Review : The Santa Klaus Murder by Mavis Doriel Hay ( British Library Crime Classics #1 )

Sir Osmond Melbury is having a family gathering for Christmas at his country mansion Flaxmere but his sister is of the view that nothing good could ever come of the Melbury family gatherings . For a change , Sir Osmond has planned to liven up the Christmas festivities by having one of the guests dress up as Santa Claus and distribute the presents to his grand – children and the servants . Sir Osmond is found dead in his study with a bullet to his head by Oliver Wittcombe who is playing the Santa . While Oliver seems to have every opportunity to have fired the shot that killed Sir Osmund , he does not have an obvious motive . But almost every other member of the house party seems to have had their own motives but no easy opportunity as Oliver and also private suspicions about the identity of the killer . When the Chief Constable of Haulmshire thinks that he knows the family too well which could pose some difficulties for him but eventually realizes that there are too many things he does not know about the family . As the investigation proceeds , a startling discovery comes up : There were two Santas and not one . . .

The Santa Klaus murder is a classic country manor mystery . Sir Osmund ‘ s Santa plans need not fool you into thinking that he is the benevolent and affectionate man . He has always enjoyed a charged atmosphere and having people tip – toe around him . The patriarch demanded abject submission to his wishes from those around him and threatened them with reducing their inheritances if they chose to do otherwise . The family knows this to be no idle threat – his eldest daughter Hilda Wynford who was widowed at a young age with a child has not received any kind of support from her father because she married against his wishes except to be allowed at her father ‘ s house . ( Doesn ‘ t Sir Osmund bring to mind  wealthy entrepreneur Aristide Leonides from Agatha Christie ‘ s The Crooked House ? ) The narrative is structured as written accounts of the days prior to the tragic Christmas Day starting from the day when the members of the house party began to trickle at Flaxmere by some members of the house party . We also have a detailed chronicling of the investigation by Col . Halstock , the Chief Constable of Haulmshire and one chapter narrated by the amateur detective of this book , Kenneth Stour who also happens to be the ex – lover of Sir Osmond ‘ s daughter Lady Edith Evershot . . .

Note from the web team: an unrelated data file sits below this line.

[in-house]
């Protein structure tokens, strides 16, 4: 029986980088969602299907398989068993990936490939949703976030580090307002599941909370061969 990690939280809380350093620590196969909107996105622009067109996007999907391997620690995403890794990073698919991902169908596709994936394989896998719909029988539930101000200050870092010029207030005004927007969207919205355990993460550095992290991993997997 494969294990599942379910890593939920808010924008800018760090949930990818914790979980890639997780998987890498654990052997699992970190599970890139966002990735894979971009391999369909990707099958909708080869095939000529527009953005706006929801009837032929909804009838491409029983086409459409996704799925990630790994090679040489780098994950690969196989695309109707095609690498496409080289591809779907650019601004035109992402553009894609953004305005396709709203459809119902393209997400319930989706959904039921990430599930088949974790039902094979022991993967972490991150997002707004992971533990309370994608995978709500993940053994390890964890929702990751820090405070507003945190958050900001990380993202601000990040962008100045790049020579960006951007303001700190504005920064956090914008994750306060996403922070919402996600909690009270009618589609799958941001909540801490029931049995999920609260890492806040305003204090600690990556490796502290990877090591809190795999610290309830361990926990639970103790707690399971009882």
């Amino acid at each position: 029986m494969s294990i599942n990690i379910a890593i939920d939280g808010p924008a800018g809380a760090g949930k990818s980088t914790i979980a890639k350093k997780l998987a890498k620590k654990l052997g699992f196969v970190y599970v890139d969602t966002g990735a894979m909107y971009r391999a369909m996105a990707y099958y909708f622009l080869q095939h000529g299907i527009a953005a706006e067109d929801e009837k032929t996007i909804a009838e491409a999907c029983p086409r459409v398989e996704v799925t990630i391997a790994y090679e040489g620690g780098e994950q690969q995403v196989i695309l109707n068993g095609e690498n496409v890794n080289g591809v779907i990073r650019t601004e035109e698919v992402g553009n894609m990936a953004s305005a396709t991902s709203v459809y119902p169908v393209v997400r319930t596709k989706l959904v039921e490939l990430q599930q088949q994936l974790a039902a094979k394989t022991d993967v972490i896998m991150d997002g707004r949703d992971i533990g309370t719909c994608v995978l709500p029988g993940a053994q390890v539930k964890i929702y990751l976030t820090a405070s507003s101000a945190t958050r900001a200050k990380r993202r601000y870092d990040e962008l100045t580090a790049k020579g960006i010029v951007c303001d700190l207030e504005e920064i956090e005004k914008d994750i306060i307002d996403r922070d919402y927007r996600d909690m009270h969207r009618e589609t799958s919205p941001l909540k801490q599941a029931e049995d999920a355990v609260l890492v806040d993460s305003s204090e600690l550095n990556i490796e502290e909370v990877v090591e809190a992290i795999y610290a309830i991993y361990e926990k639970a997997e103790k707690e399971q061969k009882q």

Col . Halstock is more like Watson and Kenneth , Holmes . While we have seen detectives who deduce a man ‘ s physical profile from his stride or read into something as random as a splash of candle grease or ponder about the most trivial observations of one ‘ s day , Col . Halstock sees a dislodged cover of a typewriter in the study where Sir Osmund had been murdered and does not think for a moment about getting it checked for fingerprints . Let the above statement not put you off . I think hardcore crime fiction fans would love being one – up over the investigating officer and the amateur sleuth for a change . However , all these gaffes during the investigation could not be held against Col . Halstock simply because he does not have the facts at all or is often mislead by the accounts of the inmates of the house who are keen on safe – guarding their loved ones whom they think have a decent motive for murdering Sir Osmund . Some humor , a good pace and the discovery of a new clue or perspective with each chapter , Col . Halstock is definitely not a detective bad enough to put you off this case . With the timely inputs from Kenneth Stour and his own decent deductions , the narrative keeps the reader engaged and is very enjoyable . And no , I did not guess the identity of the murderer correctly despite flattering myself that I spotted a few key clues even before the misinformed detective on the case spotted it . . .

Despite the good pace of the multiple narratives keeping the readers hooked , I felt that the writing of certain scenarios could have been better – while certain family members attribute ” solid ” motives to few others , there is not a single private conversation or confrontation to add weight to their arguments that X / Y have a good motive to bump off the old man . All those suspects did not utter a single menacing word against Sir Osmund . While I never guessed the culprit , I would have liked a narrative from him about how he almost pulled off a perfect murder . . . Certain characters do not get a mention in the POSTSCRIPT chapter – after all the concern I had invested on the suicidal ex – chauffeur I would definitely like to know if his fortunes took a turn for the better or if Sir Osmund ‘ s Miss Lemon got her next job . . .

Rating : 3 . 75 / 5

Despite some flaws , you definitely would not regret getting a taste of Golden Age Crime Fiction writing from Mavis Doriel Hay , whom I think definitely needs wider recognition . Highly recommended from me . If you have already read the book , let me know in the comments section about your thoughts on the book and also which cover do you prefer . Until the next review then . .

Review : Mansfield Park by Jane Austen

Mansfield Park

Plot synopsis from Goodreads :

Adopted into the household of her uncle – by – marriage , Sir Thomas Bertram , Fanny Price grows up a meek outsider among her cousins in the unaccustomed elegance of Mansfield Park . Soon after Sir Thomas absents himself on estate business in Antigua (the family’s investment in slavery and sugar is considered in the Introduction in a new , post-colonial light ) , Mary Crawford and her brother Henry arrive at Mansfield , bringing with them London glamour, and the seductive taste for flirtation and theatre that precipitates a crisis .

My thoughts on the book :